Thursday, October 16, 2014

Congressional Research Service: Take a Deep Breath Before Believing Cost Claims About New EPA Smog Standard

The nonpartisan (and thoughtful!) Congressional Research Service is out with a new report about EPA's expected upcoming health standard for ozone, or smog.  It is really worth reading, especially in light of the hysterical industry attacks on EPA about the alleged cost of any change in the standard.

As the CRS notes:

...even after a proposal is signed, cost estimates will be little better than guesses.

Why? Three reasons: the long implementation period; the unpredictable pace of technology development; and the decentralized nature of compliance decisions.


The report goes on to note several key things:

--Areas with dirty air could have up to 20 years to comply.

--Ongoing pollution cleanup programs will likely reduce the number of areas that would be out of compliance with any new standard.

--Improvements in technology historically have produced lower-cost solutions than envisioned at the time any national air standard is actually issued.

The CRS report notes a widely distributed National Association of Manufacturers study, which argued that the smog standard could be the "most expensive" rule in history. 

Without directly saying the manufacturers' study is baloney, the CRS report notes

NAM's study reached another conclusion that received less press: it spoke of "the limited information now available to assess these compliance costs and economic impacts," and concluded, "We refer to our estimates as potential costs and economic impacts to reflect the substantial uncertainties in the underlying emission reduction and cost information." These words are worth keeping in mind as competing cost estimates make their appearance in the months ahead.


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Here is the full CRS report:
CRS Insights

EPA's Upcoming Ozone Standard: How Much Will Compliance Cost?

James E. McCarthy, Specialist in Environmental Policy
 
October 15, 2014 (IN10165)

The Environmental Protection Agency (EPA) is under a court order to complete a review of its ambient air quality standard for ozone (the "ozone NAAQS") by October 1, 2015. The agency must propose any change to the standard by December 1 of this year.

A NAAQS is essentially EPA's definition of what constitutes clean air in the case of six of the most common pollutants. The agency conducts an exhaustive review of the published research on the health effects of these pollutants before determining the levels that (in the Clean Air Act's words) "are requisite to protect the public health," allowing an adequate margin of safety. If an area has monitor readings higher than the ozone NAAQS when averaged over a three-year period, the area is in "nonattainment" of the standard.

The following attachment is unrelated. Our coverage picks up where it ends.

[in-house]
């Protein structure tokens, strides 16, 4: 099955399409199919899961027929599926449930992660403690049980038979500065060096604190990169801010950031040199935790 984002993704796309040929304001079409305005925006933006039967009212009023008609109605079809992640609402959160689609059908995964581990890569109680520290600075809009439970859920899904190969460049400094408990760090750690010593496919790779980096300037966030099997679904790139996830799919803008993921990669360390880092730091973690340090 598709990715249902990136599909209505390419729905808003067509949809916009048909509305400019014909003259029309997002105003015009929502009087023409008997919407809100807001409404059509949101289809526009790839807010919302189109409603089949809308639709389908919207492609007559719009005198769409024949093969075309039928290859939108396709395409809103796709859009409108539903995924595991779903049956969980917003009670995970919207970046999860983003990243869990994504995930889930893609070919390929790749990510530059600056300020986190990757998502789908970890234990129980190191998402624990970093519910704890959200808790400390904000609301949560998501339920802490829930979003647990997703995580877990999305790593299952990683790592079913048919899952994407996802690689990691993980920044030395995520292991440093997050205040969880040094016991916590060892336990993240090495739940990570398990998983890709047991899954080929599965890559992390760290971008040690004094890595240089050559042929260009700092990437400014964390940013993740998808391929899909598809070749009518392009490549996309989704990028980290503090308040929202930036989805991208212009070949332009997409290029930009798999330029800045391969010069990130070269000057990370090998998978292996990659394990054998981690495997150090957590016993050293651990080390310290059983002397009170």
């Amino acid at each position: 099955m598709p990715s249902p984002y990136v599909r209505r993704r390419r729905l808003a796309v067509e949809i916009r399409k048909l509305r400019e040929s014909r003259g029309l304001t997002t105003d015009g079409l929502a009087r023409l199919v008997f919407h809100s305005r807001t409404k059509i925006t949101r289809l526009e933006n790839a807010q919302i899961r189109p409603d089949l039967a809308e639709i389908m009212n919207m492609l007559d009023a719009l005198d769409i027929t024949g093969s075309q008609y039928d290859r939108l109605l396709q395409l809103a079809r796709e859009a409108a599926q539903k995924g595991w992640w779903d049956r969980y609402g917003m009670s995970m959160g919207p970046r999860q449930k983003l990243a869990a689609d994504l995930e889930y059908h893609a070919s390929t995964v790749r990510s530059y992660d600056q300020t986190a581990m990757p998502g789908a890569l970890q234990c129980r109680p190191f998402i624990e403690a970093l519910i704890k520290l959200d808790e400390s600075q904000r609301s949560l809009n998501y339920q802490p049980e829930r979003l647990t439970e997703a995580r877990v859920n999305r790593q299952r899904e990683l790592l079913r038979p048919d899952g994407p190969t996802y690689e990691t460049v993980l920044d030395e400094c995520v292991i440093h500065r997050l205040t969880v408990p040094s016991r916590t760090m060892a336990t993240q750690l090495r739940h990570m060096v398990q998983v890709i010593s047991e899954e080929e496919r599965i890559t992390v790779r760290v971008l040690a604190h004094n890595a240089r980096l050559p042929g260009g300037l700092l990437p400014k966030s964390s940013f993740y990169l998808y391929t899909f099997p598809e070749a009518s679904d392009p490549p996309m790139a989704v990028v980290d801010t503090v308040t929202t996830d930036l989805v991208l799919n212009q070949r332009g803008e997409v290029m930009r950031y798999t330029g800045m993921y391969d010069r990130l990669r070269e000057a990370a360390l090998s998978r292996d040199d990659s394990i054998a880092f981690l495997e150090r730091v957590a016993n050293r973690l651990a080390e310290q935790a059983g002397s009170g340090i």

The NAAQS does not directly impose emission controls on industry or other pollution sources, but it sets in motion a process under which nonattainment areas are identified and states submit implementation plans to EPA to demonstrate how they will bring the areas into compliance.

It is widely assumed, based on publicly available EPA documents, that the EPA Administrator will propose a more stringent ozone standard. The current standard is 75 parts per billion (ppb), averaged over an eight-hour period, with the fourth highest annual reading in three consecutive years averaged to determine whether an area is in attainment. Both EPA staff and the agency's outside science advisors have recommended that the standard be set in the range of 60 to 70 ppb.

Given this assumption, there has been speculation regarding the economic impact of a NAAQS revision. At the moment, no one knows what a revised NAAQS would cost, because EPA hasn't proposed one and we don't know what areas will be designated nonattainment. But even after a proposal is signed, cost estimates will be little better than guesses.

Why? Three reasons: the long implementation period; the unpredictable pace of technology development; and the decentralized nature of compliance decisions.